Paddlefish a Challenge to Missouri Anglers
Paddlefish are an ancient creature playing a modern role in Missouri. The fish that swam when the dinosaurs roamed provide a rewarding challenge for anglers and a financial boost for the community billed as the “Paddlefish Capitol of the World.”
Paddlefish grow into huge sizes even though their food is tiny zooplankton that they filter from the water. Missouri’s state record paddlefish topped 139 pounds. With their long, flattened snouts stretching out the body length, they’re truly a trophy fish. That’s why anglers flock to Warsaw in early spring, said Trish Yasger, a fisheries biologist for the Missouri Department of Conservation (MDC).
“Where else is a 40-pound fish considered small?” said Yasger, who oversees MDC’s paddlefish program. “There’s a possibility of getting one over 100 pounds. Sixty-pound paddlefish are not uncommon, and people catch 80-pound fish.”
Anglers drag hooks on the bottom to snag paddlefish, and it takes heavy tackle to land the big ones. But fishing where paddlefish numbers are highest also improves their chances for success.
Warsaw is on the upper end of Lake of the Ozarks but not far below the outlet from the dam for Truman Lake. Paddlefish migrate upstream from both lakes in the Osage River basin in an attempt to spawn. But dams block spawning migration routes and lakes cover traditional gravel bars where females laid eggs. MDC sustains the fishery by stocking thousands of young paddlefish in the lakes.
Paddlefish snagging is also a strong tradition at Osceola, Mo., on the upper end of Truman Lake. Plus, MDC has created a paddlefish fishery with stocking at Table Rock Lake.
For cities near spring paddlefish spawning runs, the fishery brings a financial bonus. Reservoir communities are accustomed to welcoming tourists and anglers in late spring and summer. But the paddlefish snagging season from March 15 through April 30 occurs when the weather isn’t always warm and welcoming. Yet thousands of anglers arrive.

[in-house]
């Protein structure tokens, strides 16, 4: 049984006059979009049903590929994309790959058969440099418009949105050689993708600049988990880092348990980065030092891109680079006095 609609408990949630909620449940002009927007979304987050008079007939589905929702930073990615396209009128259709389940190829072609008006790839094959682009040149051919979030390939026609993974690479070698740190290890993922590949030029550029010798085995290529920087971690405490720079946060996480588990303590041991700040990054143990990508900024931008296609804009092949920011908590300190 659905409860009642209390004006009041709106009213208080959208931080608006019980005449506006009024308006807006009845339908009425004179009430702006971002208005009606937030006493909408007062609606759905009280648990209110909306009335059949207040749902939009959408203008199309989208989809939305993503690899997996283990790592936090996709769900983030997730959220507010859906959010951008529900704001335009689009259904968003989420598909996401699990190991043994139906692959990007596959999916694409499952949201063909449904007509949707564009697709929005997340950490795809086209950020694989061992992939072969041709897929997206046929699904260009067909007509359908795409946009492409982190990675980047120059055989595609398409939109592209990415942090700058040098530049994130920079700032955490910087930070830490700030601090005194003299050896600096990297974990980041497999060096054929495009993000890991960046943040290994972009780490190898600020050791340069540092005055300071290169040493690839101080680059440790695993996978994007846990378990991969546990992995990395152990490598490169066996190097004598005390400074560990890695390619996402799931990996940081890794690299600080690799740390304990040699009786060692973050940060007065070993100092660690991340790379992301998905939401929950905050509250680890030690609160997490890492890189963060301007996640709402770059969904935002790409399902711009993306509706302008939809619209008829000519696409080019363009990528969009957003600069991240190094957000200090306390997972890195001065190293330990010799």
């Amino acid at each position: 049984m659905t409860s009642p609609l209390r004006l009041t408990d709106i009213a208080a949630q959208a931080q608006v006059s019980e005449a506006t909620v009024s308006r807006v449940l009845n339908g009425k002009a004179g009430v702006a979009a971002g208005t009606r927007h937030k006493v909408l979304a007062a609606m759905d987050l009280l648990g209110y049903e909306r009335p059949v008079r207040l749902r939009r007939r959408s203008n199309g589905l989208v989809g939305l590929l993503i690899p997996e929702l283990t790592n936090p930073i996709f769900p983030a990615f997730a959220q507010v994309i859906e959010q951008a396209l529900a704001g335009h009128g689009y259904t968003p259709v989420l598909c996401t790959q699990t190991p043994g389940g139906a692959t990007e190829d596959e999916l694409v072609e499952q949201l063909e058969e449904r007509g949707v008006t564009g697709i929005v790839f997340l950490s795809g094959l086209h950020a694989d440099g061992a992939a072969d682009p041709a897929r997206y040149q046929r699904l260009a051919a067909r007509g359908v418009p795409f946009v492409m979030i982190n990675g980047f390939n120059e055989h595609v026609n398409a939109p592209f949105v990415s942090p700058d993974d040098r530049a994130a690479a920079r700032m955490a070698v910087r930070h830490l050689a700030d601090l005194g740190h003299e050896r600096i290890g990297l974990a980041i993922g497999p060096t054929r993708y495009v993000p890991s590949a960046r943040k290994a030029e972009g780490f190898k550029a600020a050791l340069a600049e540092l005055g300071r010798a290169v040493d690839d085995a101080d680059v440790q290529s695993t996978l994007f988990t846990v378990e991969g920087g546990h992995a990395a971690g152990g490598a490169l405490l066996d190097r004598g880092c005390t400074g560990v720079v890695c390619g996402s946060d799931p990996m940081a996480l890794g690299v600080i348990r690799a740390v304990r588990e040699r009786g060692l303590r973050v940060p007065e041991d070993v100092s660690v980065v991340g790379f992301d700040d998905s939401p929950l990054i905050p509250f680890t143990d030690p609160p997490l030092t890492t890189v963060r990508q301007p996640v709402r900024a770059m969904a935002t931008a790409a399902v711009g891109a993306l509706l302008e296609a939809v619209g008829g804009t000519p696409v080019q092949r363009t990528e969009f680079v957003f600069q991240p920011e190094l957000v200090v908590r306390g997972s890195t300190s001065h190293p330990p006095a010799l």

“We get a lot of people coming into town to catch paddlefish,” said Betty Mewszel, director for the Warsaw Chamber of Commerce. “They come in from all over the state and from other states. Of course, they eat in our restaurants, and they’ve got to sleep somewhere. They buy gas and groceries. After March 15, our harbor and ramp fills up with boats and trailers.”
Paddlefish hatched and raised at MDC’s Blind Pony Fish Hatchery and stocked in the lakes make a vibrant sport fishery possible. Some natural reproduction may be occurring during some years in the upper Osage River tributaries, Yasger said. But most fish caught come from the MDC hatchery.
Warsaw’s location makes it a hotspot for paddlefish snagging. The fish thrive in Lake of the Ozarks, she said. But in the upstream spawning migration, they are blocked by the dam for Truman Lake just upstream from Warsaw. The fish congregate in the lake near the city.
“It’s our best paddlefish snagging location in Missouri,” Yasger said, “and it’s one of the best in the United States.”
Press Release Provided by Missouri Department of Conservation